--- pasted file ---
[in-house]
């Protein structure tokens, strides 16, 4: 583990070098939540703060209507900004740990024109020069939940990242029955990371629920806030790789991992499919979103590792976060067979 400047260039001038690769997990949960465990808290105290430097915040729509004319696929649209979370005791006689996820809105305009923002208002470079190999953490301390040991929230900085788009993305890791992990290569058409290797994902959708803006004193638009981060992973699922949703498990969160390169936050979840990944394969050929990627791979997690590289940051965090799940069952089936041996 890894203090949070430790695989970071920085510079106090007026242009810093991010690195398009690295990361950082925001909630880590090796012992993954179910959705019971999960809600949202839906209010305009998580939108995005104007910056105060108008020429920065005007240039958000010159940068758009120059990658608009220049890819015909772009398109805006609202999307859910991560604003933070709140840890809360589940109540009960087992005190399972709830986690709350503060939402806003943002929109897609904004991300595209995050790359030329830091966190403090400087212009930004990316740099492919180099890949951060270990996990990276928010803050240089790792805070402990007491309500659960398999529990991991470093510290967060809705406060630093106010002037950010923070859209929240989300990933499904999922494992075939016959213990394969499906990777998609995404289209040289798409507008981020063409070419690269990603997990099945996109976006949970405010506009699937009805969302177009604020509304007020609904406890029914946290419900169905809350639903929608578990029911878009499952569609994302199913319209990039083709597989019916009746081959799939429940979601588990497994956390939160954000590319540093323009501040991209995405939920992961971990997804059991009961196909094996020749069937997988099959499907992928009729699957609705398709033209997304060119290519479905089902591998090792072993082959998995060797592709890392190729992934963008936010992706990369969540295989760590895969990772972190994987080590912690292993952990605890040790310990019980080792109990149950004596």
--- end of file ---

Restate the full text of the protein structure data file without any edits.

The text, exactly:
[in-house]
């Protein structure tokens, strides 16, 4: 583990070098939540703060209507900004740990024109020069939940990242029955990371629920806030790789991992499919979103590792976060067979 400047260039001038690769997990949960465990808290105290430097915040729509004319696929649209979370005791006689996820809105305009923002208002470079190999953490301390040991929230900085788009993305890791992990290569058409290797994902959708803006004193638009981060992973699922949703498990969160390169936050979840990944394969050929990627791979997690590289940051965090799940069952089936041996 890894203090949070430790695989970071920085510079106090007026242009810093991010690195398009690295990361950082925001909630880590090796012992993954179910959705019971999960809600949202839906209010305009998580939108995005104007910056105060108008020429920065005007240039958000010159940068758009120059990658608009220049890819015909772009398109805006609202999307859910991560604003933070709140840890809360589940109540009960087992005190399972709830986690709350503060939402806003943002929109897609904004991300595209995050790359030329830091966190403090400087212009930004990316740099492919180099890949951060270990996990990276928010803050240089790792805070402990007491309500659960398999529990991991470093510290967060809705406060630093106010002037950010923070859209929240989300990933499904999922494992075939016959213990394969499906990777998609995404289209040289798409507008981020063409070419690269990603997990099945996109976006949970405010506009699937009805969302177009604020509304007020609904406890029914946290419900169905809350639903929608578990029911878009499952569609994302199913319209990039083709597989019916009746081959799939429940979601588990497994956390939160954000590319540093323009501040991209995405939920992961971990997804059991009961196909094996020749069937997988099959499907992928009729699957609705398709033209997304060119290519479905089902591998090792072993082959998995060797592709890392190729992934963008936010992706990369969540295989760590895969990772972190994987080590912690292993952990605890040790310990019980080792109990149950004596």